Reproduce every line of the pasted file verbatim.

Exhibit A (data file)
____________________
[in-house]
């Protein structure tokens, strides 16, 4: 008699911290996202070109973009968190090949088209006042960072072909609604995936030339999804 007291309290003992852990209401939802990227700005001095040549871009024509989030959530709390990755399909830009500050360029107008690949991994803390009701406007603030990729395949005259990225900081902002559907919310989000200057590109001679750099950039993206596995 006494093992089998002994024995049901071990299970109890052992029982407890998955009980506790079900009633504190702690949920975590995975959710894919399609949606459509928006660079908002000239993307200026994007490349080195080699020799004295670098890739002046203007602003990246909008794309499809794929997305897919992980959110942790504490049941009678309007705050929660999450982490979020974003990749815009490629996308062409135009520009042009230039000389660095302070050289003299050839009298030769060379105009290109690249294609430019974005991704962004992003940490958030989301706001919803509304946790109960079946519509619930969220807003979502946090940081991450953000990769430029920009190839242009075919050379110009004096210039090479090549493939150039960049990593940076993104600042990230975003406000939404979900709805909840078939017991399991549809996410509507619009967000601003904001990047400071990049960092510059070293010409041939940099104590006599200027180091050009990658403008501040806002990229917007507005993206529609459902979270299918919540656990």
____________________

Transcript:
[in-house]
């Protein structure tokens, strides 16, 4: 008699911290996202070109973009968190090949088209006042960072072909609604995936030339999804 007291309290003992852990209401939802990227700005001095040549871009024509989030959530709390990755399909830009500050360029107008690949991994803390009701406007603030990729395949005259990225900081902002559907919310989000200057590109001679750099950039993206596995 006494093992089998002994024995049901071990299970109890052992029982407890998955009980506790079900009633504190702690949920975590995975959710894919399609949606459509928006660079908002000239993307200026994007490349080195080699020799004295670098890739002046203007602003990246909008794309499809794929997305897919992980959110942790504490049941009678309007705050929660999450982490979020974003990749815009490629996308062409135009520009042009230039000389660095302070050289003299050839009298030769060379105009290109690249294609430019974005991704962004992003940490958030989301706001919803509304946790109960079946519509619930969220807003979502946090940081991450953000990769430029920009190839242009075919050379110009004096210039090479090549493939150039960049990593940076993104600042990230975003406000939404979900709805909840078939017991399991549809996410509507619009967000601003904001990047400071990049960092510059070293010409041939940099104590006599200027180091050009990658403008501040806002990229917007507005993206529609459902979270299918919540656990």